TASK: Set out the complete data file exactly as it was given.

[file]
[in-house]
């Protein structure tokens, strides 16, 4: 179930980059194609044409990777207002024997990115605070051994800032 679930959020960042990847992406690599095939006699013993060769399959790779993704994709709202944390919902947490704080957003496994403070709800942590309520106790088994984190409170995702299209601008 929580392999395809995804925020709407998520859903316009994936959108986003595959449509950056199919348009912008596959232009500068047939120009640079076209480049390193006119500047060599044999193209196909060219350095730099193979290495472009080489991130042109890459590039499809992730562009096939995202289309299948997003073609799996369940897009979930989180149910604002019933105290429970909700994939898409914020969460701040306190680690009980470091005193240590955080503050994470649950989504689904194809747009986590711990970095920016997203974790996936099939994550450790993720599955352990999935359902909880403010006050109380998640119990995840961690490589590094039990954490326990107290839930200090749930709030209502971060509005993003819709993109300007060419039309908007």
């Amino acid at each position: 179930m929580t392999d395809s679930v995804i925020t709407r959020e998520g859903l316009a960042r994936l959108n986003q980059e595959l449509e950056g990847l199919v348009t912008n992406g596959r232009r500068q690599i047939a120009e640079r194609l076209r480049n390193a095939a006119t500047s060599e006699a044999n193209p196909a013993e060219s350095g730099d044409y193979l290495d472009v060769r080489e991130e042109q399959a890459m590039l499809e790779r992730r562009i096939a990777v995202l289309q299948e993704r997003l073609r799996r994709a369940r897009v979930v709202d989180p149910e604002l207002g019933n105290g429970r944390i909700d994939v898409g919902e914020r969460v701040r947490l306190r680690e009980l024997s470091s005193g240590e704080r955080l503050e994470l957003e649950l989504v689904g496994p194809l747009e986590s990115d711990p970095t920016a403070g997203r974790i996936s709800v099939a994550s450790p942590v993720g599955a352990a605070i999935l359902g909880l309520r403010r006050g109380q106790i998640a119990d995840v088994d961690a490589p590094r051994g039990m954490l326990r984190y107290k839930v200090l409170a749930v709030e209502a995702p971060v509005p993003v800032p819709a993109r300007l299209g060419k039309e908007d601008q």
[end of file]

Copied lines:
[in-house]
């Protein structure tokens, strides 16, 4: 179930980059194609044409990777207002024997990115605070051994800032 679930959020960042990847992406690599095939006699013993060769399959790779993704994709709202944390919902947490704080957003496994403070709800942590309520106790088994984190409170995702299209601008 929580392999395809995804925020709407998520859903316009994936959108986003595959449509950056199919348009912008596959232009500068047939120009640079076209480049390193006119500047060599044999193209196909060219350095730099193979290495472009080489991130042109890459590039499809992730562009096939995202289309299948997003073609799996369940897009979930989180149910604002019933105290429970909700994939898409914020969460701040306190680690009980470091005193240590955080503050994470649950989504689904194809747009986590711990970095920016997203974790996936099939994550450790993720599955352990999935359902909880403010006050109380998640119990995840961690490589590094039990954490326990107290839930200090749930709030209502971060509005993003819709993109300007060419039309908007």
């Amino acid at each position: 179930m929580t392999d395809s679930v995804i925020t709407r959020e998520g859903l316009a960042r994936l959108n986003q980059e595959l449509e950056g990847l199919v348009t912008n992406g596959r232009r500068q690599i047939a120009e640079r194609l076209r480049n390193a095939a006119t500047s060599e006699a044999n193209p196909a013993e060219s350095g730099d044409y193979l290495d472009v060769r080489e991130e042109q399959a890459m590039l499809e790779r992730r562009i096939a990777v995202l289309q299948e993704r997003l073609r799996r994709a369940r897009v979930v709202d989180p149910e604002l207002g019933n105290g429970r944390i909700d994939v898409g919902e914020r969460v701040r947490l306190r680690e009980l024997s470091s005193g240590e704080r955080l503050e994470l957003e649950l989504v689904g496994p194809l747009e986590s990115d711990p970095t920016a403070g997203r974790i996936s709800v099939a994550s450790p942590v993720g599955a352990a605070i999935l359902g909880l309520r403010r006050g109380q106790i998640a119990d995840v088994d961690a490589p590094r051994g039990m954490l326990r984190y107290k839930v200090l409170a749930v709030e209502a995702p971060v509005p993003v800032p819709a993109r300007l299209g060419k039309e908007d601008q």